by Ethan Miller
Previous: Part Four: "From Economy/Nature to a Community of Life"...
Principle 3. Beyond "the Market" and "the State"
There is a world of possibility beyond "the market" and "the state," and our economic politics must stop see-sawing back and forth between these two poles. We must work, instead, to cultivate forms of livelihood and governance that embody our aspirations for justice, democracy and solidarity.
More market! More state! More market! More state! Is this not the repetitive debate of mainstream economic politics over the last dozen decades? The see-saw goes up and down, the liberals and the conservatives posture with their latest pet economic theories, and the business-as-usual of exploitation and world-eating continues on. Have we had enough of this yet?
We can find one source of this ridiculous game in most economics 101 textbooks. There are only two ways to organize an economy, they say: the "free market" or the "command economy." Market or state. Capitalism or communism. Yep, that's it.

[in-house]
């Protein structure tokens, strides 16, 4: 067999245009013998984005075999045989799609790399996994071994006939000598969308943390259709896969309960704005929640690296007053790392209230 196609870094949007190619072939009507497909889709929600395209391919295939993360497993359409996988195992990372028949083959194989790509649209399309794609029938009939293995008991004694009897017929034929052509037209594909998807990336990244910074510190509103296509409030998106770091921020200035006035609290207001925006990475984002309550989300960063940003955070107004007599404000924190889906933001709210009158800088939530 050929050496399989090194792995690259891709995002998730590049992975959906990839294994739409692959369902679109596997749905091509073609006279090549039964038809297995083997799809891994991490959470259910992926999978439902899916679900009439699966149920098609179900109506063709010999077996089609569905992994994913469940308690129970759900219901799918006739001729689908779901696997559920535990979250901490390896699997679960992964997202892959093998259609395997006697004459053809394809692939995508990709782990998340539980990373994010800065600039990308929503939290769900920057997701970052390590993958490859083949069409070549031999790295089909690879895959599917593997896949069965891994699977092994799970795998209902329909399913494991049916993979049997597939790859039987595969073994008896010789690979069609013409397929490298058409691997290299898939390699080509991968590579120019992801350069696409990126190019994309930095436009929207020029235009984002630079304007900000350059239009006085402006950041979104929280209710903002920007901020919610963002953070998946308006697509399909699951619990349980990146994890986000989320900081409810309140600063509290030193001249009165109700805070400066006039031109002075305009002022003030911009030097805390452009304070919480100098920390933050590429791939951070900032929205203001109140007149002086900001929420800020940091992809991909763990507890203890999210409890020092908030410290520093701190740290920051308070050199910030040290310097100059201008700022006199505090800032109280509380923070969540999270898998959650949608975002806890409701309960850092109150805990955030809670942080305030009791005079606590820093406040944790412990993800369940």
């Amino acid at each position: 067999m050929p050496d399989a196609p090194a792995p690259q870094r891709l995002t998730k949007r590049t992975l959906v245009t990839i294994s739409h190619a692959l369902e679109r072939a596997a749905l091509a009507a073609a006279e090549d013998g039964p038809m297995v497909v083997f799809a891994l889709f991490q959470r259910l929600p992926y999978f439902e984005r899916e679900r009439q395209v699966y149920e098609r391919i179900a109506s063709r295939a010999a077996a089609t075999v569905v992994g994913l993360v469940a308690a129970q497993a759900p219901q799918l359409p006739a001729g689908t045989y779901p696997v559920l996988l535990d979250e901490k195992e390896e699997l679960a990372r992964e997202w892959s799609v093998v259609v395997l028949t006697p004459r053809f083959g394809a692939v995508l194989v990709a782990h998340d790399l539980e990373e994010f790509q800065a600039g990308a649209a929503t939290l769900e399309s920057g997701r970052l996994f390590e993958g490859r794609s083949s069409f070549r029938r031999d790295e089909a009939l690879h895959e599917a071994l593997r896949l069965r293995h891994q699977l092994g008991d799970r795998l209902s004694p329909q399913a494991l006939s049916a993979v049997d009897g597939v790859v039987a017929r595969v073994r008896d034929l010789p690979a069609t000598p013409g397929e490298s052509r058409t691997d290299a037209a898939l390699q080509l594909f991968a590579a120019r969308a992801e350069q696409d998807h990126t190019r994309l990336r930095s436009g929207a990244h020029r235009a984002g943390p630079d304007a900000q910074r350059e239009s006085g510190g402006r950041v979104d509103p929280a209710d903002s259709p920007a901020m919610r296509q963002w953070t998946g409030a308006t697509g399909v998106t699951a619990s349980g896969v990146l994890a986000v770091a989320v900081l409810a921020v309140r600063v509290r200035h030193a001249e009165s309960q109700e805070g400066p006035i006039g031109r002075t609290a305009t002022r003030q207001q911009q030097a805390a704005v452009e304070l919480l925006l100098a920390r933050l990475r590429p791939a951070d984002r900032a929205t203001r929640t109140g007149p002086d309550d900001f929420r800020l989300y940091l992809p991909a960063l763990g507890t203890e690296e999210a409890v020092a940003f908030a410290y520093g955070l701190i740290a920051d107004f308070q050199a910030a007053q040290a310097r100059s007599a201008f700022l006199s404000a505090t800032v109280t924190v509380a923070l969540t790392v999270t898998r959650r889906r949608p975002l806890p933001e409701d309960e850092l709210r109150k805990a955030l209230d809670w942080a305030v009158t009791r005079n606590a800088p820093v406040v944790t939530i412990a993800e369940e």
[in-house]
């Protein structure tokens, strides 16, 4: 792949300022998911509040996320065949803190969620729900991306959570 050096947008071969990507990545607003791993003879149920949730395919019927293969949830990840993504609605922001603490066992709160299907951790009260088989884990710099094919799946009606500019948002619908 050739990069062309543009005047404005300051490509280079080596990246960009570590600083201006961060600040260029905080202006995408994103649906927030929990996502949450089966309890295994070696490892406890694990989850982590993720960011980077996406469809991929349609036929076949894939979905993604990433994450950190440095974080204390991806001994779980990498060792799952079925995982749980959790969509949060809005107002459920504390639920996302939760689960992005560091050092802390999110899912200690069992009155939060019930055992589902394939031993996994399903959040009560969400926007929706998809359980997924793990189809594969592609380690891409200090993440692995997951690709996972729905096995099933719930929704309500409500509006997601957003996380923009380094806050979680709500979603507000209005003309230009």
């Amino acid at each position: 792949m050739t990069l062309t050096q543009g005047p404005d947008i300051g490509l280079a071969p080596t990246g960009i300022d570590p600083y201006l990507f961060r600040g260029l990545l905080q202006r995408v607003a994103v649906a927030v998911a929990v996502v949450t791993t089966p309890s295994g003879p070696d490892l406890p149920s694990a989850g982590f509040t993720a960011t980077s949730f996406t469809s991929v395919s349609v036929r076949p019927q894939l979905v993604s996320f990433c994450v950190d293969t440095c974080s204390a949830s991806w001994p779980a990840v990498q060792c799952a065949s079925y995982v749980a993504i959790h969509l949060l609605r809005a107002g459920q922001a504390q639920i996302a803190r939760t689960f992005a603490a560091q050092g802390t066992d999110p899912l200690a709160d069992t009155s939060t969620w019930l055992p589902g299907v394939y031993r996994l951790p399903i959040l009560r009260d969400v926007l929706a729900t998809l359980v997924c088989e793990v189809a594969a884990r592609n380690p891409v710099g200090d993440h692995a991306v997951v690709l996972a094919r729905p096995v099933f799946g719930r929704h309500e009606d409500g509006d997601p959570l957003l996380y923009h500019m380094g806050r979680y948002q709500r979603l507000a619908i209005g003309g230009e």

Who gave these people a PhD? (Oh, right. I almost forgot. The same elite institutions that produce most of the world's ruling 1%).
It is crucial for us to recognize that our imaginations and our economic possibilities are stifled by this radically oversimplified way of thinking. Those in power don't mind, of course, since either option ends up with a similar result: a tiny portion of the population controlling, managing and benefiting from a vast majority of its resources. This is built into our historically-inherited story of "the economy" itself. In its representation as a huge, unified system of commodity production and financial accumulation, the two options for maintaining coherence are starkly clear. Either order emerges magically from the self-organizing dynamics of a "free" competitive market, or order is imposed from a centralized point of command. And so the market and the modern state emerge together, twins separated at birth.
One effect of this story is to make "markets" seem inevitably linked with "capitalism." The term "capitalist market" ends up seeming redundant, and to be for (or against) one is to be for (or against) the other. This is the convenient link that allows the story of capitalism to swallow the entire domain of decentralized coordination between free agents. This is the link that makes every form of economic organization other than capitalism (and its double, the command-economy) invisible.